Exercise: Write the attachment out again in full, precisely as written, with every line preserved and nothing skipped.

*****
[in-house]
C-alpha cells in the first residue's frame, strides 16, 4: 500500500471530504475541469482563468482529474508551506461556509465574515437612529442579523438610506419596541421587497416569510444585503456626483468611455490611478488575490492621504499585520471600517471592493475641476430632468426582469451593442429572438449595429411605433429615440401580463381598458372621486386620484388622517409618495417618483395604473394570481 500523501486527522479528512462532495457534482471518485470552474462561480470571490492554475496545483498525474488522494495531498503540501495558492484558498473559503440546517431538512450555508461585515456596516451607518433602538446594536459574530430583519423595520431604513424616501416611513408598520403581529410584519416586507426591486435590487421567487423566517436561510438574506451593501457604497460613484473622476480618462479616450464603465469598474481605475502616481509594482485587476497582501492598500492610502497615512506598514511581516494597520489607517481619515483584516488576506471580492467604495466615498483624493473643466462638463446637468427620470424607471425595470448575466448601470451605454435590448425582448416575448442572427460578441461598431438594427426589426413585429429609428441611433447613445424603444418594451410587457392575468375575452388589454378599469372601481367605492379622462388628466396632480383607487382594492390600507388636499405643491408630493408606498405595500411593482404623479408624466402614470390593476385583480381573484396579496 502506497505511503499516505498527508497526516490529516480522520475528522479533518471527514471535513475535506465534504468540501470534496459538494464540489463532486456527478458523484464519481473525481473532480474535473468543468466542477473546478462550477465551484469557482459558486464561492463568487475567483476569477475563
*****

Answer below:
[in-house]
C-alpha cells in the first residue's frame, strides 16, 4: 500500500471530504475541469482563468482529474508551506461556509465574515437612529442579523438610506419596541421587497416569510444585503456626483468611455490611478488575490492621504499585520471600517471592493475641476430632468426582469451593442429572438449595429411605433429615440401580463381598458372621486386620484388622517409618495417618483395604473394570481 500523501486527522479528512462532495457534482471518485470552474462561480470571490492554475496545483498525474488522494495531498503540501495558492484558498473559503440546517431538512450555508461585515456596516451607518433602538446594536459574530430583519423595520431604513424616501416611513408598520403581529410584519416586507426591486435590487421567487423566517436561510438574506451593501457604497460613484473622476480618462479616450464603465469598474481605475502616481509594482485587476497582501492598500492610502497615512506598514511581516494597520489607517481619515483584516488576506471580492467604495466615498483624493473643466462638463446637468427620470424607471425595470448575466448601470451605454435590448425582448416575448442572427460578441461598431438594427426589426413585429429609428441611433447613445424603444418594451410587457392575468375575452388589454378599469372601481367605492379622462388628466396632480383607487382594492390600507388636499405643491408630493408606498405595500411593482404623479408624466402614470390593476385583480381573484396579496 502506497505511503499516505498527508497526516490529516480522520475528522479533518471527514471535513475535506465534504468540501470534496459538494464540489463532486456527478458523484464519481473525481473532480474535473468543468466542477473546478462550477465551484469557482459558486464561492463568487475567483476569477475563